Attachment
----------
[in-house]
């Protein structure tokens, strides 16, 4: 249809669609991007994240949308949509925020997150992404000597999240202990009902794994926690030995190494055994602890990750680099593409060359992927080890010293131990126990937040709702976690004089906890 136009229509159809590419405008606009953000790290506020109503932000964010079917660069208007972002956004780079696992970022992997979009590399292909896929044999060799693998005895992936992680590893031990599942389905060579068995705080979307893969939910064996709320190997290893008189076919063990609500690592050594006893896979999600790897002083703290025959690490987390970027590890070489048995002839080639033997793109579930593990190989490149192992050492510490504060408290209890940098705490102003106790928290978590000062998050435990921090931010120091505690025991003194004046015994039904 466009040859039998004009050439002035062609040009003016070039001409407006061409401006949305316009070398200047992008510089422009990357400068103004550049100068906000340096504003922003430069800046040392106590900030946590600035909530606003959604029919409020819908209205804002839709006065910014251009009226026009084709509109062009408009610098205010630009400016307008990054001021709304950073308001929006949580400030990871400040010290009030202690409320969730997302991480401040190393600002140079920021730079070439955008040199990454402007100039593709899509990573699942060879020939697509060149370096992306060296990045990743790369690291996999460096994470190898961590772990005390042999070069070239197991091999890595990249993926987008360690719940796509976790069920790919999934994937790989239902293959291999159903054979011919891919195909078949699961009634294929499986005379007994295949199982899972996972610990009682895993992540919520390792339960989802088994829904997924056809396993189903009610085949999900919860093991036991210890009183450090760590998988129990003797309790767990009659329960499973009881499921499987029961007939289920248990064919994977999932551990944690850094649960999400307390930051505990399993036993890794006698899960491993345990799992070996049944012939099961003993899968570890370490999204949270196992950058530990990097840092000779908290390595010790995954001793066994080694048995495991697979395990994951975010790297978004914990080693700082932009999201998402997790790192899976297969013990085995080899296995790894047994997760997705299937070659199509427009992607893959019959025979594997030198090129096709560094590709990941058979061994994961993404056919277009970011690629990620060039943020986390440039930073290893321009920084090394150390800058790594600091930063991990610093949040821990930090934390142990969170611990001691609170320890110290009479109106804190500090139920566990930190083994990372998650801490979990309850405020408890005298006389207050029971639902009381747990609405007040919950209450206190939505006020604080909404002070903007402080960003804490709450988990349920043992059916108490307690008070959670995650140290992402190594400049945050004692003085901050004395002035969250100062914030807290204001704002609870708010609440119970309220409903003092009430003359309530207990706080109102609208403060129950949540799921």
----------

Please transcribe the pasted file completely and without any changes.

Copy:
[in-house]
């Protein structure tokens, strides 16, 4: 249809669609991007994240949308949509925020997150992404000597999240202990009902794994926690030995190494055994602890990750680099593409060359992927080890010293131990126990937040709702976690004089906890 136009229509159809590419405008606009953000790290506020109503932000964010079917660069208007972002956004780079696992970022992997979009590399292909896929044999060799693998005895992936992680590893031990599942389905060579068995705080979307893969939910064996709320190997290893008189076919063990609500690592050594006893896979999600790897002083703290025959690490987390970027590890070489048995002839080639033997793109579930593990190989490149192992050492510490504060408290209890940098705490102003106790928290978590000062998050435990921090931010120091505690025991003194004046015994039904 466009040859039998004009050439002035062609040009003016070039001409407006061409401006949305316009070398200047992008510089422009990357400068103004550049100068906000340096504003922003430069800046040392106590900030946590600035909530606003959604029919409020819908209205804002839709006065910014251009009226026009084709509109062009408009610098205010630009400016307008990054001021709304950073308001929006949580400030990871400040010290009030202690409320969730997302991480401040190393600002140079920021730079070439955008040199990454402007100039593709899509990573699942060879020939697509060149370096992306060296990045990743790369690291996999460096994470190898961590772990005390042999070069070239197991091999890595990249993926987008360690719940796509976790069920790919999934994937790989239902293959291999159903054979011919891919195909078949699961009634294929499986005379007994295949199982899972996972610990009682895993992540919520390792339960989802088994829904997924056809396993189903009610085949999900919860093991036991210890009183450090760590998988129990003797309790767990009659329960499973009881499921499987029961007939289920248990064919994977999932551990944690850094649960999400307390930051505990399993036993890794006698899960491993345990799992070996049944012939099961003993899968570890370490999204949270196992950058530990990097840092000779908290390595010790995954001793066994080694048995495991697979395990994951975010790297978004914990080693700082932009999201998402997790790192899976297969013990085995080899296995790894047994997760997705299937070659199509427009992607893959019959025979594997030198090129096709560094590709990941058979061994994961993404056919277009970011690629990620060039943020986390440039930073290893321009920084090394150390800058790594600091930063991990610093949040821990930090934390142990969170611990001691609170320890110290009479109106804190500090139920566990930190083994990372998650801490979990309850405020408890005298006389207050029971639902009381747990609405007040919950209450206190939505006020604080909404002070903007402080960003804490709450988990349920043992059916108490307690008070959670995650140290992402190594400049945050004692003085901050004395002035969250100062914030807290204001704002609870708010609440119970309220409903003092009430003359309530207990706080109102609208403060129950949540799921």